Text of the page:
If you look around at today’s culture, you get a pretty strong message about happiness. Mainly, that everyone should have it or be striving for it. And while happiness is an important factor in our overall well-being, research is revealing another key player: meaning.
Lessons From The Holocaust
This research isn’t new. It began with the eminent psychologist and holocaust survivor Victor Frankl in 1945. Business Insider reprinted an article from The Atlantic that offered Frankl’s insights into the value of meaning in life.
In 1946, Frankl published his book Man’s Search For Meaning in which he shared his experiences as therapist in the concentration camp. Frankl concluded that the difference between those who survived and those who didn’t came down to finding a meaning for living—even is those horrendous circumstances.
Frankl himself believed that counseling other inmates created meaning in his life and that this is what allowed him to survive until he was liberated. He wasn’t happy, but he had a reason to live each day.
Understanding the Differences
A recent article in Scientific American discussed the differences that many of today’s studies are showing between happiness and meaningfulness.
“It seems that happiness has more to do with having your needs satisfied, getting what you want, and feeling good, whereas meaning is more related to uniquely human activities such as developing a personal identity, expressing the self, and consciously integrating one’s past, present, and future experiences,” says the article.
Writing in Psychology Today, social psychologist Bella DePaulo shares specific life circumstances that test subjects said made for a meaningful but not happy life and vice versa. For example, feeling that life is easy made for a happy but less meaningful life; stress, challenges, and sacrificing for others created meaning but not necessarily happiness.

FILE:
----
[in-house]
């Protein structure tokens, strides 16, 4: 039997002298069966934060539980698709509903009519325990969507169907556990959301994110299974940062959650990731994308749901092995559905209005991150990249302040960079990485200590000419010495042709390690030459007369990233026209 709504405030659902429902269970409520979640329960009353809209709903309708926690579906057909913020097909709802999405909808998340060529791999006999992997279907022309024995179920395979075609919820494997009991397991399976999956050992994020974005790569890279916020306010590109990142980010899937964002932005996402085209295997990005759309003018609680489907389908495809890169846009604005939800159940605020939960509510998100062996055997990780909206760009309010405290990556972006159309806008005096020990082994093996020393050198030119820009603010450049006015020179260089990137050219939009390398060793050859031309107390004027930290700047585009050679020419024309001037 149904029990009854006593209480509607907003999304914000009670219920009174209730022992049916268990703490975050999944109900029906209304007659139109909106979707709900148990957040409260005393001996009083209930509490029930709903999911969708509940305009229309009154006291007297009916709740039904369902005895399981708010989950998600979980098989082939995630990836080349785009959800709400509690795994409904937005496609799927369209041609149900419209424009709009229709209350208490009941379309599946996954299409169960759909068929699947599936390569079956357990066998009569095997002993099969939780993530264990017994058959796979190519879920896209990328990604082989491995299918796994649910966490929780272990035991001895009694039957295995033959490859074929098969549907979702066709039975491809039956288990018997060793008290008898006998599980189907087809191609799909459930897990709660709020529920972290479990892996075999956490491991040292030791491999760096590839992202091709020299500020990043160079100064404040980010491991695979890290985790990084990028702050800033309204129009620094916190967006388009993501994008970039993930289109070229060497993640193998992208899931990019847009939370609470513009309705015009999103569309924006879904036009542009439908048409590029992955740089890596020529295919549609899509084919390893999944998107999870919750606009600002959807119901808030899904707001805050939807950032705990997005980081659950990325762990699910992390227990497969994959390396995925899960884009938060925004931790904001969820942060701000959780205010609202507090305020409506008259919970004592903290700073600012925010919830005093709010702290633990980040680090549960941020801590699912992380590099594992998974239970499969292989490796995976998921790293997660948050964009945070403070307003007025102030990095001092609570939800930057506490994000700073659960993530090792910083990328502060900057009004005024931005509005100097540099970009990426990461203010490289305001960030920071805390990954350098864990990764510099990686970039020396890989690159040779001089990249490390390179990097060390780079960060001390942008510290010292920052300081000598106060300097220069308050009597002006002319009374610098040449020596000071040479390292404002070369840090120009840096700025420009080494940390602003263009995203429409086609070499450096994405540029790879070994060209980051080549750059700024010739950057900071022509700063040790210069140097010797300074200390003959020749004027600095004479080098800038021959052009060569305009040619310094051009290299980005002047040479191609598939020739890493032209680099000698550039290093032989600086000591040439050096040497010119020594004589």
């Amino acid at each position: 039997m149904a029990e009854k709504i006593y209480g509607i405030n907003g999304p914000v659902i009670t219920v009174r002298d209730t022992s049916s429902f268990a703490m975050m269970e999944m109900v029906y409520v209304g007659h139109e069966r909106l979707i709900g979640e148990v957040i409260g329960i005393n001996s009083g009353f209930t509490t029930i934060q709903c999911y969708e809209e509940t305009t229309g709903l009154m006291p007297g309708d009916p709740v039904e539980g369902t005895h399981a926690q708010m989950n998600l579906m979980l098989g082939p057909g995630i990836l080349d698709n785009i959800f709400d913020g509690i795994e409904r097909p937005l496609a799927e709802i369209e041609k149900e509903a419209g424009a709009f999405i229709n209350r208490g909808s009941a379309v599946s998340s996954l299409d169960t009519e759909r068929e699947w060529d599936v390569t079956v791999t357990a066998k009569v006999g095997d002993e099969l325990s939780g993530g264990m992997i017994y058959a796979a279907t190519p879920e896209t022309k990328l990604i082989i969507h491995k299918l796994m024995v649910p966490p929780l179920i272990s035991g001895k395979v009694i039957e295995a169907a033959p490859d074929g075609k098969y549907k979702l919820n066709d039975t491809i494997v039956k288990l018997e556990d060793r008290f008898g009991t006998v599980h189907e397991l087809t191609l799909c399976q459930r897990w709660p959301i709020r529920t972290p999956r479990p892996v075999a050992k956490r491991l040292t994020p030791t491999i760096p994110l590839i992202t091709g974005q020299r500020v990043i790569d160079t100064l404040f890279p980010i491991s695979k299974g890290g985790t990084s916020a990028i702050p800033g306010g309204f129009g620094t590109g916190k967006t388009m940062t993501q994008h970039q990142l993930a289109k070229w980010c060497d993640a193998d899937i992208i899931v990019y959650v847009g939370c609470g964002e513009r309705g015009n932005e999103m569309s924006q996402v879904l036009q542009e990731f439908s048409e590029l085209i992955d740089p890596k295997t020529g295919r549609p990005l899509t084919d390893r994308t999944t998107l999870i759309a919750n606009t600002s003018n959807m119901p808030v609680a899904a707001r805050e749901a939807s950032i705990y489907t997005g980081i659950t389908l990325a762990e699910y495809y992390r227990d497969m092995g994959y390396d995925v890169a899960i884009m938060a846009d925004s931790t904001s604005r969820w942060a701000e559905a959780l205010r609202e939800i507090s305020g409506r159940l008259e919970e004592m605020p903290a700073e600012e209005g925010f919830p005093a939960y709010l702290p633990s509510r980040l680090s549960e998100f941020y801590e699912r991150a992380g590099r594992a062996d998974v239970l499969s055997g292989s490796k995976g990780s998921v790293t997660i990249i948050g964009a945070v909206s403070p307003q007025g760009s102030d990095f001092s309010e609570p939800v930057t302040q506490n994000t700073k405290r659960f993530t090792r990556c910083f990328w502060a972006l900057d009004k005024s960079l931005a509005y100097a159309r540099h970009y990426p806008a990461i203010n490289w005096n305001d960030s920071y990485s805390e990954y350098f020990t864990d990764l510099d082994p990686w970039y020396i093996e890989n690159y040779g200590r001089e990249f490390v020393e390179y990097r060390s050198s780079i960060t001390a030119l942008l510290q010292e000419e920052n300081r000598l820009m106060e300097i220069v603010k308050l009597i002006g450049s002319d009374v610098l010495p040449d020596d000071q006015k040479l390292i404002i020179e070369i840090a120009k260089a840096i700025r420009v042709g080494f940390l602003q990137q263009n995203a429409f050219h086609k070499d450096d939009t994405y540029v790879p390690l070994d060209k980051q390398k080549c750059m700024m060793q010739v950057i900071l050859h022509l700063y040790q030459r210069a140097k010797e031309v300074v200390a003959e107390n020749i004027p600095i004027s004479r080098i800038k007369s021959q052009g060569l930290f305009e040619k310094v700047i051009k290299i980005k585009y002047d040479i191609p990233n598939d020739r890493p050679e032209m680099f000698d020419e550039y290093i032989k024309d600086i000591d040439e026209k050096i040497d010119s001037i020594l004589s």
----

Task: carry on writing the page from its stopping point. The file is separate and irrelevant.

What It Means For Our Own Lives
The thing to remember, say psychologists, is that both happiness and meaningfulness are important to our overall quality of life. However, striving for meaning is what makes us truly human.
As Victor Frankl states, “Being human always points, and is directed, to something or someone, other than oneself — be it a meaning to fulfill or another human being to encounter. The more one forgets himself — by giving himself to a cause to serve or another person to love — the more human he is.”
If you believe you have everything you want but somehow don’t feel fully happy, it may be time to start a quest for meaning.
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Colleen Slaughter, Your Big, BOLDER Life Mentor, is a speaker, coach, author and founder of Authentic Leadership International. She is passionate about providing ambitious women leaders with the courage, confidence and clarity they need to stop selling themselves short, to claim what they really want in business and in life and to go for it!
Clients say Colleen has helped them find their voice, listen to it, and act on it, and that, by doing so, they have gained a sense of freedom, joy and fulfillment beyond measure.
Colleen’s perspectives have been featured in ABC, NBC, CBS, Enterprising Women and the Woman’s Advantage® Shared Wisdom Calendar for 2012, 2015 and 2016.
If she could be granted a superpower, it would be to vanish people’s feelings of self-doubt and unworthiness and to replace them with the deep understanding of how much they, and what they envision for themselves are important.